BENEFITS OF BEING A CLUB

1. Introduction

  • My name is John Hickey:
    • I am a member of the Landrover Owners Club Auckland. I am Liaison Officer for that Club. Last year I was the Vice President for the Northern Zone of the New Zealand Four Wheel Drive Association. This year (2014) I was elected President of the Northern Zone.
    • I have been asked by Tony Burgess as President of the Four Wheel Drive Association to speak at the conference about the benefits of being a club.

2. Clubs

  • John-volunteering-on-Planting-Day
    John and other members of northern zone 4WD clubs have assisted the rangers at Te Rau Puriri Farm Park by planting over 11000 native trees.
    By “club” I mean a group of people with similar interests not seeking to profit from their association with each other, so not a business.
  • If a club is incorporated, it is usually incorporated under the Incorporated Society’s Act 1908 (“the Act”), the Charitable Trusts Act 1957 or the Charities Act 2005.
  • When I refer to club I am only talking about incorporated societies or clubs. (According to Von Dadelszen in his “Law of Societies in New Zealand” (2 nd Ed.) (“Von Dadelszen”), there are about 20,000 incorporated societies in New Zealand.)

3. Why have an Incorporated Society?

  • If a group of people get together and are not an incorporated society under section 13 the Incorporated Society’s Act there is joint and several liability for debts. Unless otherwise specified in the Act members are not liable for the debts of the society.
  • You might not think that a problem. However, some years ago I acted for a person who was a member of an immigrant sports community that joined together for sporting purposes. They were not incorporated. The person ordered sports clothing. The supplier was not paid. The supplier sued the client for thousands of dollars owed to the supplier.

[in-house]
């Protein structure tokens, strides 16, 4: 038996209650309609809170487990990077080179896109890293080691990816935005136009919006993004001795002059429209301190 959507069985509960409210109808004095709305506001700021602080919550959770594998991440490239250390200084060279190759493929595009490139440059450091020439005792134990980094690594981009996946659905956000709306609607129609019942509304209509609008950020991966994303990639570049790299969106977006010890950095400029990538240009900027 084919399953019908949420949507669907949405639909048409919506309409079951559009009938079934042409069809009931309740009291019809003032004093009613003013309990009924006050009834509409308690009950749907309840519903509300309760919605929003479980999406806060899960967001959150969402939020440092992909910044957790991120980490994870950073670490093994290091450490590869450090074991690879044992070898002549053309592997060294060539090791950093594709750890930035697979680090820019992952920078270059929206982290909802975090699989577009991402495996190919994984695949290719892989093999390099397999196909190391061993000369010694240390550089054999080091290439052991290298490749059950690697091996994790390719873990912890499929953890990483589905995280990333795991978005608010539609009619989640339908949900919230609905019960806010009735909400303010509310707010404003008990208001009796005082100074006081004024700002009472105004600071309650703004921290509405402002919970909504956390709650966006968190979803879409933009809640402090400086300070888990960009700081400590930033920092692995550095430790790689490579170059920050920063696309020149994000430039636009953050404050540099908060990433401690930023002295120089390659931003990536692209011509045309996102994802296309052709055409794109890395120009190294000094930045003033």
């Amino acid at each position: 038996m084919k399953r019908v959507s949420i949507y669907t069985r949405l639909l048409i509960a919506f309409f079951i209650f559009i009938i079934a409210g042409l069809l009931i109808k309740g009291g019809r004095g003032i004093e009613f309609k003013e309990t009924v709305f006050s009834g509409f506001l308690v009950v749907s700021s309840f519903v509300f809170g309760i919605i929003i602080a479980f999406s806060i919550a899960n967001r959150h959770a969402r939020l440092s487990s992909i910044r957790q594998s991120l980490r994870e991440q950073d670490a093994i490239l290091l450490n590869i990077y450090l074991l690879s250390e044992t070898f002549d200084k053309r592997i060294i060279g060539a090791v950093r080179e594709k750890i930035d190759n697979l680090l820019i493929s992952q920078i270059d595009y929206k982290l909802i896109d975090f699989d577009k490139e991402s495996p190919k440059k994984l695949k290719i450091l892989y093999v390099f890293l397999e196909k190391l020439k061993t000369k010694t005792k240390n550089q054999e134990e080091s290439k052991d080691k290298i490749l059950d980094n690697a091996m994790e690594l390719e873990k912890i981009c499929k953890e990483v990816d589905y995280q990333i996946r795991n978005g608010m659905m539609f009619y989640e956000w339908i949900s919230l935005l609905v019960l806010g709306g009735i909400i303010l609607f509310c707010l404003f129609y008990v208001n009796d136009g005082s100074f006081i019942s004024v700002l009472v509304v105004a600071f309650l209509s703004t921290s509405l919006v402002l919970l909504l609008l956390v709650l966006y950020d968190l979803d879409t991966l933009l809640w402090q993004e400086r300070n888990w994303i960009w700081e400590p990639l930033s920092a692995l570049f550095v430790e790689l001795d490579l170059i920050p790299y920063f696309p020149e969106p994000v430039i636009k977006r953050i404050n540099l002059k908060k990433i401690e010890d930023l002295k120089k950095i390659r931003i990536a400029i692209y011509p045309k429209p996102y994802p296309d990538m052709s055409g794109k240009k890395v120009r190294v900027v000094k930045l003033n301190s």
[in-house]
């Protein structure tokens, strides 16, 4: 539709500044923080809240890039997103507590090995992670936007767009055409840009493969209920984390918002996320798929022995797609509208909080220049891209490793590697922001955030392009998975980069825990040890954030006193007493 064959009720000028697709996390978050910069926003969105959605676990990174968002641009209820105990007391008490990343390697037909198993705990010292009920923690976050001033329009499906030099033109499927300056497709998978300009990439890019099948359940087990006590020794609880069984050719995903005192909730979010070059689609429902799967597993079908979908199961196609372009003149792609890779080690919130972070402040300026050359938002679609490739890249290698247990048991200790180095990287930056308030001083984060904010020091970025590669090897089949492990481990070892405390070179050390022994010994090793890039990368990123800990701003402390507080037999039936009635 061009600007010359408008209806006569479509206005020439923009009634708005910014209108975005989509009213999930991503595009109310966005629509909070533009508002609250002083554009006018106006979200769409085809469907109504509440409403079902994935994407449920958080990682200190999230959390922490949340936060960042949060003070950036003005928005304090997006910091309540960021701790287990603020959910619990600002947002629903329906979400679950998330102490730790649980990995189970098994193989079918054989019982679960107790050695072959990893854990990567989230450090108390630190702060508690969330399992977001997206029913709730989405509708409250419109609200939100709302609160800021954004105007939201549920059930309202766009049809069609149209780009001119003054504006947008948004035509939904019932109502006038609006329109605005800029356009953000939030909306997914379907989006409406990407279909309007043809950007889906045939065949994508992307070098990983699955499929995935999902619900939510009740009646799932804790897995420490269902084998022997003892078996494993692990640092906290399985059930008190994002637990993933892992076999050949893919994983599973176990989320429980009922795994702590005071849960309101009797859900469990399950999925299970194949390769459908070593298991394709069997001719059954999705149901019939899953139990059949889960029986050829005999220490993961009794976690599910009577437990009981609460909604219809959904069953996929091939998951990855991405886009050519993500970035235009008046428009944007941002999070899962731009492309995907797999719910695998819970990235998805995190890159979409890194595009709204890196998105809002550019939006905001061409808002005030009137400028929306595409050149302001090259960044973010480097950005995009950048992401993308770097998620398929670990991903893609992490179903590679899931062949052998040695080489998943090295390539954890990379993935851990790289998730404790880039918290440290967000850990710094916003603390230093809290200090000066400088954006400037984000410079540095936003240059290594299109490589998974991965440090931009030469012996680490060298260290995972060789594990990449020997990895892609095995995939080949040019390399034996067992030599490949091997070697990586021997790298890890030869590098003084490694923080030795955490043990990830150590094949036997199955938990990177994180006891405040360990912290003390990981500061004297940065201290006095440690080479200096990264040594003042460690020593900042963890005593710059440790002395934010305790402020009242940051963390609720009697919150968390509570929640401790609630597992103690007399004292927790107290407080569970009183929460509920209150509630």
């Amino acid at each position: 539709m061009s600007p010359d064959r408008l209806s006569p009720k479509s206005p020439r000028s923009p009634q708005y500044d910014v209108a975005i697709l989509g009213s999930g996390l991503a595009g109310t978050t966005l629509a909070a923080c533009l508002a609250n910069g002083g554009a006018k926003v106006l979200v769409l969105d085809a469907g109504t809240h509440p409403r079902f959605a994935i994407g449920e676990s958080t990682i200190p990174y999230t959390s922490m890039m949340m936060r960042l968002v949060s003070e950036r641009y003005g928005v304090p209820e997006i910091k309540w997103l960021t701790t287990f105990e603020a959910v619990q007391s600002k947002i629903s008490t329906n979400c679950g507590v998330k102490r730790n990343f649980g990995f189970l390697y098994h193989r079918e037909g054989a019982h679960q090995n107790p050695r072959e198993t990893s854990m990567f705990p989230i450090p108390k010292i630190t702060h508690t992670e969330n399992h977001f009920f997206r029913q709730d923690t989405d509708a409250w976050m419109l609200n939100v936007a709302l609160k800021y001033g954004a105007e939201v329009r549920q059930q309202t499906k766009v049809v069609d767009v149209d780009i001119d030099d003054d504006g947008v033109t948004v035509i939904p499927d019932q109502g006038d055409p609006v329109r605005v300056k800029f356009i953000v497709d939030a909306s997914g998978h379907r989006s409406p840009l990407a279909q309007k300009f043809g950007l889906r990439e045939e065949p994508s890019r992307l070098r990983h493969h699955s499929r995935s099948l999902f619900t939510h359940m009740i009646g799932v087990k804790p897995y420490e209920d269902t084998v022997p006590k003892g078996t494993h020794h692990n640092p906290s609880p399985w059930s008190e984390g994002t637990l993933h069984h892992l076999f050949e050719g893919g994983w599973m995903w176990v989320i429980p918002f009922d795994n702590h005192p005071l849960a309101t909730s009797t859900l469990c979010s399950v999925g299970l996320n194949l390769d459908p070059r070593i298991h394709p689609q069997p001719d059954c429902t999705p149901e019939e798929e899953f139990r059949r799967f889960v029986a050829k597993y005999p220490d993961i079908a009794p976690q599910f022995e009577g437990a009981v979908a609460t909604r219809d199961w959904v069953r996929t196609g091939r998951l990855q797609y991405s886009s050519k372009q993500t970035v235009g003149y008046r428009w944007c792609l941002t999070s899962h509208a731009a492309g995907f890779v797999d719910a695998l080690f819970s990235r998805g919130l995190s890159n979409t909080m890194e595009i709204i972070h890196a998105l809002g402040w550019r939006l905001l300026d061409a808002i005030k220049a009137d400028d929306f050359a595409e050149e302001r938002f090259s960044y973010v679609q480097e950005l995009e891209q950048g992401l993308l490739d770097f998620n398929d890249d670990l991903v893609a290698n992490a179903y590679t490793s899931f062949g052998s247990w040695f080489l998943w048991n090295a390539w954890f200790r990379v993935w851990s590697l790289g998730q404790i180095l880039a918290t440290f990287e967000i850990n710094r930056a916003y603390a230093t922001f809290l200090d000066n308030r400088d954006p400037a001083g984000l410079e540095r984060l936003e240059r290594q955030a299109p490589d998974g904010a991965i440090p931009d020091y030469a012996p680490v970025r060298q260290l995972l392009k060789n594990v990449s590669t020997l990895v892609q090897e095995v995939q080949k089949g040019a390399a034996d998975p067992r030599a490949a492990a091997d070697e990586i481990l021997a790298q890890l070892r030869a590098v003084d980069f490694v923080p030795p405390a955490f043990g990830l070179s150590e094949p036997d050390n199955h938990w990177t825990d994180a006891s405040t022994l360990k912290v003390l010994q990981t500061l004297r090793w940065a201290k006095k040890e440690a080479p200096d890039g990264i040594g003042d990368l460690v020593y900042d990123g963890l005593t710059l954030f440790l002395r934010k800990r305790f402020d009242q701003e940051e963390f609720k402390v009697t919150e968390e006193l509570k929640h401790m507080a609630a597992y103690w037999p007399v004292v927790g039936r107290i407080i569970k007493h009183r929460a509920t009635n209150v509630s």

• Because the club was not incorporated each person was jointly and severally liable for the debt.
    • In other words, one person could be sued for all of the debt and was sued for all of it. If it had been an incorporated society, it would have been the Society rather than the individual person who would have been sued.

4. The benefits of being an incorporated society include:

  • It is a separate entity from its members;
  • (a) There is limited liability (see above).
    (b) The other side of this is that a club cannot exist for the pecuniary gain of members and members should not financially gain from their membership. So if clubs make too much money they may lose their not for profit status (see sections 5, 14 & 20).
  • It can own property apart from its members. As you may be aware, some Four Wheel Drive clubs own land which is used by club members;
  • The Health and Safety in Employment (Adventure Activities Regulation 2011) do not apply if the activity is a club activity provided for members (please see endnote );
  • A club must have a Constitution which sets out the rules affecting members (s6).
  • If the club is a member of the New Zealand Four Wheel Drive Association, its members have the benefit of the Association’s insurance policy.

The Rules and Regulations for clubs

  • An incorporated club has certain obligations:
    • It must use the word “incorporated” in its name which can be abbreviated to “inc”.
    • It must have a registered office (s19).
    • It has to have a Constitution (s7) and must register any changes of rules (s21).